Why did you become a midwife?
As a young nursing student in the early 70's, I witnessed the barbaric treatment of women in labor and knew there had to be a more humane way to give birth. I was passionately drawn to dedicate my clinical career to improving a woman's experience in childbirth. After working for many years as a childbirth educator and LD nurse, I was privileged to work at a birth center in NC with nurse-midwives. I immediately knew that nurse-midwifery was in my future.
What do you wish women knew about pregnancy and birth?
I wish women would trust their body. For most women, pregnancy and birth are normal events in their life, not a disease state. It is also very important for women to find a provider that listens, educates and truly employs shared decision-making. With the appropriate care, most women can have a safe and satisfying birth experience even if complications develop.
What were your own birth experiences like?
I had three very positive birth experiences. I had three normal, unmedicated vaginal births attended by family practice physicians in my community since there were no nurse-midwives practicing in my area. I was able to be mobile in labor and was an integral part of decision-making when complications arose. I was very self-confident and self-actualized, knowing that my body knew what to do and with the support from my husband, nurses and physician that I would have normal births.
If you could change one thing about women's health care, what would it be?
If I could change one thing, nurse-midwives would be the preferred provider for all normal, healthy women during pregnancy and birth. As the evidence shows, this would not only improve maternal and fetal outcomes and reduce healthcare costs, but also provide women with more options for a safe and satisfying birth experience.
Experience: I have been a nurse for 9 years and a midwife for 5 of them. I always knew I wanted to be a midwife and worked hard in my early years to prepare for midwifery as a maternity nurse and childbirth educator. I have worked in Arizona, New Mexico and Texas in every setting from rural hospitals to a birth center to a tertiary care center with very high-risk women. I have loved it all! I have also worked for the Commission for the Accreditation of Birth Centers performing site visits of birth centers across the country.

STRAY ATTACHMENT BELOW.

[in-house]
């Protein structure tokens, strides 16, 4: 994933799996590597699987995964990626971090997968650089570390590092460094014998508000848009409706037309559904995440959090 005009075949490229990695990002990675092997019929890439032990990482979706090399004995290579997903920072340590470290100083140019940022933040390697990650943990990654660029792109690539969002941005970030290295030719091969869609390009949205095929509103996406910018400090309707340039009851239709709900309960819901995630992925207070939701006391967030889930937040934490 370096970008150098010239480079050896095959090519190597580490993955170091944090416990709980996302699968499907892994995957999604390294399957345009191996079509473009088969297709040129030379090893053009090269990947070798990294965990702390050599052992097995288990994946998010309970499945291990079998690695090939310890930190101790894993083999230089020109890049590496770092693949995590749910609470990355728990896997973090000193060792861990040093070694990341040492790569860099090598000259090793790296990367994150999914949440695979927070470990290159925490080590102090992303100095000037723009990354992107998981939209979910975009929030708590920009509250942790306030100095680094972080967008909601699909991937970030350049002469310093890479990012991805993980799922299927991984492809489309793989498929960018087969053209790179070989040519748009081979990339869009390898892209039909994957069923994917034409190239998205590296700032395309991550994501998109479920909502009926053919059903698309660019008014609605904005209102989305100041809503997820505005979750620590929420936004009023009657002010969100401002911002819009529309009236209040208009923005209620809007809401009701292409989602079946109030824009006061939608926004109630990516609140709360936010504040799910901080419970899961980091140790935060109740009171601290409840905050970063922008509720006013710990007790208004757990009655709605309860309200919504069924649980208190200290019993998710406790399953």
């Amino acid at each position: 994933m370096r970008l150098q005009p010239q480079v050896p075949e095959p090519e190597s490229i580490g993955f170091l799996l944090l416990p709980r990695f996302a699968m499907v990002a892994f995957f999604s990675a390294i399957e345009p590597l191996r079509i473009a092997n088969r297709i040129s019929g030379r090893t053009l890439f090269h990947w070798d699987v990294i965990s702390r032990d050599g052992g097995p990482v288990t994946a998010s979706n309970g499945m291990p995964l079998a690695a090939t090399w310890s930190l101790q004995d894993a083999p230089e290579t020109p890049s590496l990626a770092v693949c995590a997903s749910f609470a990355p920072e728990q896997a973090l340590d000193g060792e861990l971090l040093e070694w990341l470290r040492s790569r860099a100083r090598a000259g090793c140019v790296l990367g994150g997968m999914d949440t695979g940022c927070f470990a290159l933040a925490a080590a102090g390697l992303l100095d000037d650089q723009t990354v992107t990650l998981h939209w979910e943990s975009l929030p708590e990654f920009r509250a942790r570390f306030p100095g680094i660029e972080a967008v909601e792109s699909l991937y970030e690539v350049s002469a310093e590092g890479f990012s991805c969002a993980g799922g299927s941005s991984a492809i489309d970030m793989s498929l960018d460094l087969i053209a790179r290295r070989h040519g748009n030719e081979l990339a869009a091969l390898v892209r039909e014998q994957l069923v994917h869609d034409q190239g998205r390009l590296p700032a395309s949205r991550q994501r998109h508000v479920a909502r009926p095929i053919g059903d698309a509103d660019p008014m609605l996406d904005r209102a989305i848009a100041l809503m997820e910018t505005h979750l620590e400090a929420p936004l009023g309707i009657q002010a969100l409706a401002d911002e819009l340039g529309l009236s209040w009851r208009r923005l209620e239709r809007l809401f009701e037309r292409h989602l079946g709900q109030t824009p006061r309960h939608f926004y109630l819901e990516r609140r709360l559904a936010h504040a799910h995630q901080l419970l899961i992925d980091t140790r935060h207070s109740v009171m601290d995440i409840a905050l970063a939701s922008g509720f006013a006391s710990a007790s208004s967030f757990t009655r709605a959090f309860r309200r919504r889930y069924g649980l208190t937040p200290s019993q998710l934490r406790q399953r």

Why did you become a midwife? I saw midwifery as a combination of everything I wanted to do: provide education, build relationships, and empower women through healthcare.
What do you wish women knew about pregnancy or birth? Education, nutrition, exercise, and choosing your provider are the only things you can control in pregnancy. Focus on them and learn to let go of what you can’t control, it is an important lesson for birth and parenthood.
What were your own birth experiences like? I have one son, Howie, who is almost 2 years old. Unfortunately, things didn’t go quite as planned with his birth. I had to be induced for preeclampsia and it was a long and hard process. However, I think that the greatest lesson from the experience is to surround yourself with people you trust and who know your wishes, so they can advocate for you and support you when things get hard.
If you could change one thing about women's health care, what would it be? Cost! Healthcare is a right!
Years of practice: I became an RN in 1978. I worked in L&D, Emergency, NICU, PedICU for 20 yrs before becoming a nurse-midwife.
Why did you become a midwife? I became a nurse-midwife because I wanted to have a more progressive role in caring for women. I wanted more advanced education and training. I thought about going to medical school to become an obstetrician, but realized that I was most interested in the midwifery model of care.
What do you wish women knew about pregnancy or birth? I wish that women were more empowered, in pregnancy, childbirth and motherhood. I want to be a source of knowledge and empowerment for them to make their own best decisions and choices.
What were your own birth experiences like? My first pregnancy was at age 19. I was completely unaware of what was happening to me. In those days, we never heard our babies’ heartbeat or saw an ultrasound. It was all a mystery. We had no support in labor and birth. It was all scary and lonely. I want to make sure the mothers I care for feel respected, heard, guided and supported.
If you could change one thing about women's health care, what would it be? If I could change one thing about women’s health care it would be to train more nurse-midwives. I believe the future will need more of us and we need to be ready. I love this work!